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The American Muslim Teenager's Handbook Paperback – August 13, 2007

ISBN-13: 978-0979253126 ISBN-10: 0979253128 Edition: 1st

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Product Details

  • Paperback: 144 pages
  • Publisher: Acacia Publishing, Inc.; 1st edition (August 13, 2007)
  • Language: English
  • ISBN-10: 0979253128
  • ISBN-13: 978-0979253126
  • Product Dimensions: 8.3 x 5.6 x 0.4 inches
  • Shipping Weight: 7.2 ounces
  • Average Customer Review: 4.6 out of 5 stars  See all reviews (25 customer reviews)
  • Amazon Best Sellers Rank: #1,559,740 in Books (See Top 100 in Books)

Editorial Reviews

From Booklist

Are all Muslims terrorists? Does Muslim culture clash with American culture? Can Muslim teens go to the prom? Casual, colloquial, joking, contemporary, and passionate, this interactive handbook by two Arizona teens and their mom talks about their faith, about what it is like to be both proud Americans and proud Muslims, and about misunderstandings and stereotypes. Originally self-published in 2007, this revised paperback edition has a new afterword, updated coverage of social issues, and new chapters on interfaith discussion and Muslim fundamentalism and extremism. The design, which encourages browsing, includes occasional photos and lots of colored screens with questions and answers, as well as survival tips for dealing with stereotypes in a post-9/11 world. There are also step-by-step guides on how to pray, how to read the Qur’an, and how to fast at Ramadan. Muslim and non-Muslim teens alike will be caught by the candor, the humor, and the call for interfaith dialogue and tolerance. Great for group discussion. Grades 7-12. --Hazel Rochman --This text refers to an alternate Paperback edition.

Review

I believe it is a path-breaking and invaluable window into how some Muslim teens are coping with the challenges of growing up in the West. I found it both eye-opening and encouraging. It gives me hope for the future. As such, it is a must-read for all who care about the future of Islam in the West. --Dr. Jeffrey Lang - author of Struggling to Surrender, Even Angels Ask: A Journey to Islam in America, and Losing My Religion: A Call for Help

Aspires to nothing less than bridging a cultural chasm... Amid its witty aside sand tongue-in-cheek answers to multiple-choice questions, the handbook clearly stakes out a position for a moderate, flexible version of Islam, one that places a higher premium on moral intent than reflexive observance of every rule... --Samuel G. Freedman - New York Times

This is a terrific, personable, and useful book for young Muslims and for people of all ages and faiths including the secular, who are still trying to figure out the difference between a great majority of actual American Muslims--real people like the rest of us--and the crazed stereotypes generated by war headlines thousands of miles away. Full of candor, contemporary savvy, and wisdom beyond mere years, the Handbook should be in the hands and on the minds of inquiring Americans everywhere. --Michael Wolfe - author of The Hadj and Taking Back Islam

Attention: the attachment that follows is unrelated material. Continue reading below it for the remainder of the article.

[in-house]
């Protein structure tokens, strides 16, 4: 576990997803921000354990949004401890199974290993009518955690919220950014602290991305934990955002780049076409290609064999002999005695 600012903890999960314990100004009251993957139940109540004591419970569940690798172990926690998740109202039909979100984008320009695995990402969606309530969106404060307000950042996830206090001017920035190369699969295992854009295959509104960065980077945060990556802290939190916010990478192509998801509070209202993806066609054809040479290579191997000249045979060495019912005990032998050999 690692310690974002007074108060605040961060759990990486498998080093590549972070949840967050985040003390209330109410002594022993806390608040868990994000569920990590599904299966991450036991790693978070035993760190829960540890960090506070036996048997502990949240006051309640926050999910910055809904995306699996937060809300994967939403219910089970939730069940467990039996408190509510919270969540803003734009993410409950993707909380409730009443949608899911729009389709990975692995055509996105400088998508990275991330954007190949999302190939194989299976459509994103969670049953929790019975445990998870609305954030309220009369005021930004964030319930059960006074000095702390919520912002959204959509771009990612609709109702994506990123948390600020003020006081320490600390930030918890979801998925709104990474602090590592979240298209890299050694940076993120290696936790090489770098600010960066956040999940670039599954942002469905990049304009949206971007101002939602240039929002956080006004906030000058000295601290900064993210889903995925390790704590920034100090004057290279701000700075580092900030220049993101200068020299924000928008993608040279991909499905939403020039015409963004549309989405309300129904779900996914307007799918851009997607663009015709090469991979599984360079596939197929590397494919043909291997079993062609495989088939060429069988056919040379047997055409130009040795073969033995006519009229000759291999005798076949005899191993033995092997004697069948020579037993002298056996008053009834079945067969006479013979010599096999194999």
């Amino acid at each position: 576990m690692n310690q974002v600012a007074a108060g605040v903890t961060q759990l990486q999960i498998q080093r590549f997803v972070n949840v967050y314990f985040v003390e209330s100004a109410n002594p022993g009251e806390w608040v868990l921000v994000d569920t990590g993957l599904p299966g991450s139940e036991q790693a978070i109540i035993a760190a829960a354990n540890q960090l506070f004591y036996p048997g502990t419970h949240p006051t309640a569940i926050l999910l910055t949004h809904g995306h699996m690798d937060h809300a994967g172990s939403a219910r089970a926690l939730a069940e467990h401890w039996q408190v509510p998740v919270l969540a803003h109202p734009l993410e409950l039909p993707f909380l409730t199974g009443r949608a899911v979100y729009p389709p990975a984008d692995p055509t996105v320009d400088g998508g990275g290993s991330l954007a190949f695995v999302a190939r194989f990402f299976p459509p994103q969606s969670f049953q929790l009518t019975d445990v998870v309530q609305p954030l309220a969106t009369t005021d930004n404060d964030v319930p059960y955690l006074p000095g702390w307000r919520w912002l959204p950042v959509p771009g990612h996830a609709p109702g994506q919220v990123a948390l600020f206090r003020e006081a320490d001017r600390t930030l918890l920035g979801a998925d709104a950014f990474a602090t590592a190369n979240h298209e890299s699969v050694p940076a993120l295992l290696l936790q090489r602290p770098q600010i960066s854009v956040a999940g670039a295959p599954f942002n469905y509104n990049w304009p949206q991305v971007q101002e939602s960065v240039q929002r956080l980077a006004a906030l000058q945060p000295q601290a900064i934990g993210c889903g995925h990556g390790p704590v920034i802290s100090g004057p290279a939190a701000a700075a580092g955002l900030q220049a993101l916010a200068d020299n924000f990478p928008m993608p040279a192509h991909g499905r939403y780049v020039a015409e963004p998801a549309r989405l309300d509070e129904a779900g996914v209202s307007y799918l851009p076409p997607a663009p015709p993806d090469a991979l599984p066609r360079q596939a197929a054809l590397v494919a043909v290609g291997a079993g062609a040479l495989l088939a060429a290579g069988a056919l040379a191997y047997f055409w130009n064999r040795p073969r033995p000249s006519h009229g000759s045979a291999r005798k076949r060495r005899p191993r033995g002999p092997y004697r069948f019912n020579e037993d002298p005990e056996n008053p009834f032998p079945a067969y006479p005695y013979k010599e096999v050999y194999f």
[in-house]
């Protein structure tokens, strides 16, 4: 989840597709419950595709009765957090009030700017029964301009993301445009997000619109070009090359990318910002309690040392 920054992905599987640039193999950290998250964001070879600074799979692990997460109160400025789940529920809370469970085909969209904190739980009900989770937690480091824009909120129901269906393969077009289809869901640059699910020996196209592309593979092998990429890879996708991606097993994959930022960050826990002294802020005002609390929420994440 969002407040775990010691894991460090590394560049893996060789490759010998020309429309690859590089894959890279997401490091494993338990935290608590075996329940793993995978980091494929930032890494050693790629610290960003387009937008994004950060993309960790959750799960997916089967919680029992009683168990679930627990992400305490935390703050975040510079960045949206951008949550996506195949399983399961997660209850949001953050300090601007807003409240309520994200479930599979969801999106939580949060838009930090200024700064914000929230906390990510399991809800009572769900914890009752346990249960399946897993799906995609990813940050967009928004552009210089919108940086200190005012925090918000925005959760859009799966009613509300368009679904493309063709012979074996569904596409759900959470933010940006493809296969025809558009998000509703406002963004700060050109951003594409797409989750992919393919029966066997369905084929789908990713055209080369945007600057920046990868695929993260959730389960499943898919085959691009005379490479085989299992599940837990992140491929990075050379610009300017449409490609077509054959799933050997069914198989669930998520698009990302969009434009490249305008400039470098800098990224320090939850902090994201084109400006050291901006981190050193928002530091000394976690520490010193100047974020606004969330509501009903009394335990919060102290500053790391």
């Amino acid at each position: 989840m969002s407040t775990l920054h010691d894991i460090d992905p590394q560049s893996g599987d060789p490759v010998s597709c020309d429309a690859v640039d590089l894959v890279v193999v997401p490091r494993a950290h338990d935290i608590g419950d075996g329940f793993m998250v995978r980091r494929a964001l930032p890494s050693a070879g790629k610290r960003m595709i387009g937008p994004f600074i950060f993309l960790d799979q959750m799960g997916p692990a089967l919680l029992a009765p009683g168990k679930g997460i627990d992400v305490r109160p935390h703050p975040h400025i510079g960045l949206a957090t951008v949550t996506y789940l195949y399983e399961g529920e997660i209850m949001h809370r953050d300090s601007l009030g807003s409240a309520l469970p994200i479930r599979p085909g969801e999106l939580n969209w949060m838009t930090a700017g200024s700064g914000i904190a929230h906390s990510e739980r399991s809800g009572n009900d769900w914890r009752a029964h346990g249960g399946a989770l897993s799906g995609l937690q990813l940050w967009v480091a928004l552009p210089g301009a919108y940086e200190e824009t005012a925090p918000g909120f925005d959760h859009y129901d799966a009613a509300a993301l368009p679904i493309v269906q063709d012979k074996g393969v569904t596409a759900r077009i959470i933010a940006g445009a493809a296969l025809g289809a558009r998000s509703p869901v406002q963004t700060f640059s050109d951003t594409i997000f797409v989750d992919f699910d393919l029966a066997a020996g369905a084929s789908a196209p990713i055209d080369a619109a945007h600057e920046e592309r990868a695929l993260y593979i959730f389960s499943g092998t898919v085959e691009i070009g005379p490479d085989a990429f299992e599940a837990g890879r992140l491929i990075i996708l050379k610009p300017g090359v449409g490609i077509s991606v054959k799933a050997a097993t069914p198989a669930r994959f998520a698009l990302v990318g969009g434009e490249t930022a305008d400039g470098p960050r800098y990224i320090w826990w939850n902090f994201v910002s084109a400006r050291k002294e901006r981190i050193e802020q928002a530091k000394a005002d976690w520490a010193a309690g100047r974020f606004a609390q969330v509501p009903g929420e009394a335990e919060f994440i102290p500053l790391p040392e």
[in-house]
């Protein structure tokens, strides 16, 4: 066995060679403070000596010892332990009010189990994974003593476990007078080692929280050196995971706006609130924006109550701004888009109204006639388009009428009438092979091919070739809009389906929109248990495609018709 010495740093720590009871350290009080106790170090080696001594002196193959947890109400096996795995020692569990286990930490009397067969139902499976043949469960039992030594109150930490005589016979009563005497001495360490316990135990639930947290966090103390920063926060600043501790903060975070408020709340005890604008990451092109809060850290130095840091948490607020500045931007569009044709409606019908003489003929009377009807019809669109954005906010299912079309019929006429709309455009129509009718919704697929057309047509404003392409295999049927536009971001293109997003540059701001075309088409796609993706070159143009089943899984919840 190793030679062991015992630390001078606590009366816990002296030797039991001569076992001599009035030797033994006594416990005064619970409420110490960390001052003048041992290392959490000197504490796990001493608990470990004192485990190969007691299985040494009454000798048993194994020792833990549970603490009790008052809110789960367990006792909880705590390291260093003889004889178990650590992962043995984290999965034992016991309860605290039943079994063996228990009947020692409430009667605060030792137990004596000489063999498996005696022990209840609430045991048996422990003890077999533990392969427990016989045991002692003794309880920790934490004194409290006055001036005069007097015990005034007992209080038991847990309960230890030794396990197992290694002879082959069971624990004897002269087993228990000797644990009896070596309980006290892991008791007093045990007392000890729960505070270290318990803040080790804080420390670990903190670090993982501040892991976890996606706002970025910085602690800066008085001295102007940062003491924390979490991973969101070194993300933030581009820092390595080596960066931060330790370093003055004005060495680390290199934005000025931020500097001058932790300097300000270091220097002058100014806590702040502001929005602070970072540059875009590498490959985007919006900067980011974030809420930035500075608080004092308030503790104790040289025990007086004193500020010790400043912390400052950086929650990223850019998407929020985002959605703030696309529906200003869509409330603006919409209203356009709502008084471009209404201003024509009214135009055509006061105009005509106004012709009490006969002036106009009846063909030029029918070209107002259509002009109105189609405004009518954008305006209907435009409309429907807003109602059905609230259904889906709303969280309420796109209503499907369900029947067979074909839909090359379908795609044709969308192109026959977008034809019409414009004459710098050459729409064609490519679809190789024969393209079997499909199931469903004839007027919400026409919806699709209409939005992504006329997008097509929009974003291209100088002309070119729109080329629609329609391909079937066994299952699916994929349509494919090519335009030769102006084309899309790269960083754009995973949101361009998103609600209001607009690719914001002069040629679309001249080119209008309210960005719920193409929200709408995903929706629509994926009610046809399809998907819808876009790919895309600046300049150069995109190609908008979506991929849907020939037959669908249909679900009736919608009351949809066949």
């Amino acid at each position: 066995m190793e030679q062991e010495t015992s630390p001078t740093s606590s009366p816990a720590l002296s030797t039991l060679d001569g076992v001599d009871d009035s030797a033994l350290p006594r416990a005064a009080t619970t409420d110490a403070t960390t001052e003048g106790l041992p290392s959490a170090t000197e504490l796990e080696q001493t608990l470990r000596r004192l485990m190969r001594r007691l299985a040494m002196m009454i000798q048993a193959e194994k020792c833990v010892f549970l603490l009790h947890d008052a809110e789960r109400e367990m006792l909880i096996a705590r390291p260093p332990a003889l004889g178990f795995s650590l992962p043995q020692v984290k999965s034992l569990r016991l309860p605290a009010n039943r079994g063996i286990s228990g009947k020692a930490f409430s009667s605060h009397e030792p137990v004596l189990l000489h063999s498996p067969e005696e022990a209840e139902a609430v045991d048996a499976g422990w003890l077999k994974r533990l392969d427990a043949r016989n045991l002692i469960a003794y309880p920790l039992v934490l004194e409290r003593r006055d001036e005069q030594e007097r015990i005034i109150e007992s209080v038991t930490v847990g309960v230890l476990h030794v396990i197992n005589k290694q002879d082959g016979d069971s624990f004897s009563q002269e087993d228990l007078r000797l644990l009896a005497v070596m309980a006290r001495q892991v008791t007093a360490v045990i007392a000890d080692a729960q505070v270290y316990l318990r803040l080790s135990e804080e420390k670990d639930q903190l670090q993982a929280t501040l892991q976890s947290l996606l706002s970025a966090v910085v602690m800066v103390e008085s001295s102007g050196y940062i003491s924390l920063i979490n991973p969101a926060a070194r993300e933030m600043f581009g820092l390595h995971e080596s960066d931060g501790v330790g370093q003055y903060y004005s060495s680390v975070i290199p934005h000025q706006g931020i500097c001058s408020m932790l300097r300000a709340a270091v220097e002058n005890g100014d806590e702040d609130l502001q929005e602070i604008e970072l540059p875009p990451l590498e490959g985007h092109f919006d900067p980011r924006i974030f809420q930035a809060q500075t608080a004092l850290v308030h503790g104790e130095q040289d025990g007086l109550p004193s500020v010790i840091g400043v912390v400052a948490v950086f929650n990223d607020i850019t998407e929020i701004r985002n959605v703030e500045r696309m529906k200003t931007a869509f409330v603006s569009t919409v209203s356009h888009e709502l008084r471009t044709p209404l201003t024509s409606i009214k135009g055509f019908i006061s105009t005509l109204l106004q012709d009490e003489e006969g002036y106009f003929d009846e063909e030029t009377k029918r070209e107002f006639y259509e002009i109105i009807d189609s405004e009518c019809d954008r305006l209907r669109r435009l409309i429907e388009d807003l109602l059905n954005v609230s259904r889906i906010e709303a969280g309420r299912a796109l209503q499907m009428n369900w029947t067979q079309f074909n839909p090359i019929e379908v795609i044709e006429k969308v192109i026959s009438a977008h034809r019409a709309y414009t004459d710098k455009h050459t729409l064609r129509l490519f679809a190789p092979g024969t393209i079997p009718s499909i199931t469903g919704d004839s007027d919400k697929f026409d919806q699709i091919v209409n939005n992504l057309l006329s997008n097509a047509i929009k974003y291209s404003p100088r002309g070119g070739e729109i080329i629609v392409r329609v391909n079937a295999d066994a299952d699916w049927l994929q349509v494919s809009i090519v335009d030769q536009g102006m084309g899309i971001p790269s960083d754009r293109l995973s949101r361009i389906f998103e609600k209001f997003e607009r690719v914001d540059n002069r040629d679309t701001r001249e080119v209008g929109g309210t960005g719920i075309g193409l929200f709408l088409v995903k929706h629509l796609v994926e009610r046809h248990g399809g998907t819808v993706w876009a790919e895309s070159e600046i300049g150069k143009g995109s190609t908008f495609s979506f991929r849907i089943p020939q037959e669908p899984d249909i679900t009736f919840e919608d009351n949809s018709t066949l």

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Customer Reviews

4.6 out of 5 stars
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The advice offered is wise and useful.
Evergreen
This extremely accessible book is an easy introduction to Islam for those who do not follow or are unfamiliar with the basic tenets of the religion.
Steve
An outstanding book that will prove easy to read and well well worth the read.
Jim Teacher

Most Helpful Customer Reviews

17 of 19 people found the following review helpful By Carol P. Chapelli on September 9, 2007
Format: Paperback
One of the great things about this book is that, although it targets the American Muslim teenage audience, it is enlightening and informative for anyone. As a teacher, mother and Episcopalian, I found this book informative on so many levels. It educated me on quite a few details of Islamic trditions and history that I'm embarrassed to admit I never understood. It also approaches conformity to the religion with an open, accepting and forgiving tone that is bound to appeal to any Muslim teenager trying to figure out how to harmonize his/her faith with the demands of American teenage culture. This open-eyed, practical and modern analysis is filled with realistic and funny wit, providing an easy way for anyone out there to understand moreabout a religion that, in this post 9/11 world, has been so stereopyped and feared. To borrow a descriptive used by the authors themselves, it is "deliciously different!"
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11 of 12 people found the following review helpful By Georgine Ahmad on September 16, 2007
Format: Paperback